“Stan State was a great little school at the time that was available to me and very affordable,” he said. “It offered a full spectrum of courses and I’m grateful for the opportunities it gave me.”

He said he caught the academic bug at Stan State, and eventually earned his master’s and Ph.D. in political science at UC Davis. The fiction writing bug would hit much later. He was working at a non-profit organization near Dallas and found himself in a program that challenged participants to brainstorm and produce a one-minute movie in 24 hours.

“I had a blast and failed, but it was a great experience,” Maden said. “I helped create a festival in which folks had eight days to create a six-minute film. Coming out of that I decided that I should try my hand at writing. I started writing a few scripts and got some traction.”

Through this time, Maden remained in touch with two close friends he made at Stan State — both of whom were writing novels that had failed to reach the public. Brian “B.V.” Larson and Vaughn Heppner — both Stan State graduates who remain in the Turlock area — both tried to convince Maden to try his hand at writing a novel, but Maden refused.

“I wondered why I should do that if they couldn’t sell theirs,” Maden said. “Both of them eventually got their works onto Kindle and they both blew up. They are hugely successful as indie authors, selling many more books than most traditionally published bestsellers.”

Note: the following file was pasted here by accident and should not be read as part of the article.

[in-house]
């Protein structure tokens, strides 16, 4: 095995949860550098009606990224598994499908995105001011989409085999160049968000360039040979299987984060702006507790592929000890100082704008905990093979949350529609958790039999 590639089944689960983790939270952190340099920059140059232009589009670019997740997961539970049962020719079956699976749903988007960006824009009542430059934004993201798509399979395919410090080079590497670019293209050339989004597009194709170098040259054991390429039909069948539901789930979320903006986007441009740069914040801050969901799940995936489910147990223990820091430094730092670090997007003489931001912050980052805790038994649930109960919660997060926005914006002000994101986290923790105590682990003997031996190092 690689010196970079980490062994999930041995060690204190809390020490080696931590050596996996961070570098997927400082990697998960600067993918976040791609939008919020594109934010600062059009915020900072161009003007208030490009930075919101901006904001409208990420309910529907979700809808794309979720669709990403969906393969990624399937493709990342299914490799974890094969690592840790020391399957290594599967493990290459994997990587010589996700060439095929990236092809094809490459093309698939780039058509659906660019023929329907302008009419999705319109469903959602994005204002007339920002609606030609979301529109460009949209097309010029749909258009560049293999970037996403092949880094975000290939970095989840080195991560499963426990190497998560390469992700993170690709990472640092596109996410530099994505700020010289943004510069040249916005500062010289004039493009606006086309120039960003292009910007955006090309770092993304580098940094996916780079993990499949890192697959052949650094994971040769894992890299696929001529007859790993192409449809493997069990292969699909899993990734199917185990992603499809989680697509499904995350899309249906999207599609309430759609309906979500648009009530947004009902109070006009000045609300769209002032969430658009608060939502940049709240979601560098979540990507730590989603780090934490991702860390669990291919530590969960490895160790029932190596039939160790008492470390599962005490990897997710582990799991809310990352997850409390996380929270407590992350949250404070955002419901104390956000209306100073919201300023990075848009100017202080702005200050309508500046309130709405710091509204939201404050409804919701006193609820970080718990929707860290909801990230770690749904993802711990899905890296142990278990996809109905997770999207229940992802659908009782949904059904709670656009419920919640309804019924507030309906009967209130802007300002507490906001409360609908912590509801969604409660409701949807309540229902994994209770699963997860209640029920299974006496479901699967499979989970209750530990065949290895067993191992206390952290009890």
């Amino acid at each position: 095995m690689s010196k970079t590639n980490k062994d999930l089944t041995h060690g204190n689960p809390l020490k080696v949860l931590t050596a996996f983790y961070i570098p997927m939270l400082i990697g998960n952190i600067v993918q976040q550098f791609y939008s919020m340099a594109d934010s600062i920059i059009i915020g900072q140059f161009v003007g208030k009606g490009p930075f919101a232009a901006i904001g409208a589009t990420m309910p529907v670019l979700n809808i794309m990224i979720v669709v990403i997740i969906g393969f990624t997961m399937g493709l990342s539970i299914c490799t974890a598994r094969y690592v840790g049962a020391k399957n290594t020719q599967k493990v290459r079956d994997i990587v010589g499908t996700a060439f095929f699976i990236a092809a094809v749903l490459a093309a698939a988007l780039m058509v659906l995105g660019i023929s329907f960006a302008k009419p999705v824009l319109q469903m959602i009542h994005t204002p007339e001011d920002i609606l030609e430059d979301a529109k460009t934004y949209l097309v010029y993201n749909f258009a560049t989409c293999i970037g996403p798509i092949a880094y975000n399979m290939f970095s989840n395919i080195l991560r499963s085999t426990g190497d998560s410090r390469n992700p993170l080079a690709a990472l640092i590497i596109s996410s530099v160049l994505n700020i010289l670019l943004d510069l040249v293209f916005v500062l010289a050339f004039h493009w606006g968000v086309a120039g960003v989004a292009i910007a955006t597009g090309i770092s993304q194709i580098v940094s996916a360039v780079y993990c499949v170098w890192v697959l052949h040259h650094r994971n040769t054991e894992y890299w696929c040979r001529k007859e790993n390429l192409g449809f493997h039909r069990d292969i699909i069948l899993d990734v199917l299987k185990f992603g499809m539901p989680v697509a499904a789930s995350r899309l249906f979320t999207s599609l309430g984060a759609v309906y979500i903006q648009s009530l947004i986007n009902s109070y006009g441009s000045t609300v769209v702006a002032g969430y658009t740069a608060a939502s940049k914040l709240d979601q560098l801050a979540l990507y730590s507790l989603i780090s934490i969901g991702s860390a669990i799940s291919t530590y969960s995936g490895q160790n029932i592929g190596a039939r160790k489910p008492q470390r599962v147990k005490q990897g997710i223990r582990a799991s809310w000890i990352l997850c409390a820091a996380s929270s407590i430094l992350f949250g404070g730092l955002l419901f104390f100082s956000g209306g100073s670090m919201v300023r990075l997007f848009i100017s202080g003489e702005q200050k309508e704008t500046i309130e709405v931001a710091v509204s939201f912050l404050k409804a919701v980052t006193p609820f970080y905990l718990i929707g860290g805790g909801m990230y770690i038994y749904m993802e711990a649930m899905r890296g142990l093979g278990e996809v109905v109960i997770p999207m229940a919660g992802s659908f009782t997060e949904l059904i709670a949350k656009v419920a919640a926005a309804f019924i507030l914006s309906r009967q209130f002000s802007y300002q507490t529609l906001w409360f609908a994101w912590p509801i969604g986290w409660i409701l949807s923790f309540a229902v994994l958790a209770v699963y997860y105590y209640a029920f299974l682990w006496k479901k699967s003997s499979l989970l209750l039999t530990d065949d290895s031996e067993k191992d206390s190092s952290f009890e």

Larson and Heppner each have written more than 50 books, and they have sold millions of copies thanks to the quality of the writing and the success of the Amazon e-reader format. Because of his friends’ e-book success, Maden penned “Drone” with the idea of joining them in the e-book realm. He first showed the manuscript to a literary agent friend, who saw bigger potential.

“After reading it, he thought he could sell it to a New York publishing house,” Maden said. “I didn’t think that was possible, but he got the book into a bidding war and I got a multi-book deal from Penguin Random House.”

“Drone” was published in October 2013, and has been followed by sequels “Blue Warrior,” “Drone Command” and “Drone Threat.”

“Every techno-thriller written today is the offspring of Tom Clancy’s brilliance,” Maden said. “We’re all writing Tom Clancy novels.”

Maden now lives in Tennessee with his wife Angela. They have three grown sons. The oldest, Mike Jr., graduated from Stan State in 2012 with a degree in business administration.

Maden said he’s working on outlines to continue his “Drone” series of novels, but he finds that continuing Tom Clancy’s legacy is both fulfilling and a great deal of fun.

“There’s a giant Tom Clancy toy store already built for me,” Maden said. “I’ve been given the keys and told to go in there and play. I have an enormous amount of freedom within this universe of characters.”

Maden admits those keys never would have been handed over had he not first been a Stan State student — an experience that put in motion a series of events that led to an amazing opportunity.

“Stan State was the perfect school at the perfect time for me,” he said. “I’m grateful for the faculty members I encountered. It was a small college community, and I was so encouraged and inspired by my experience.”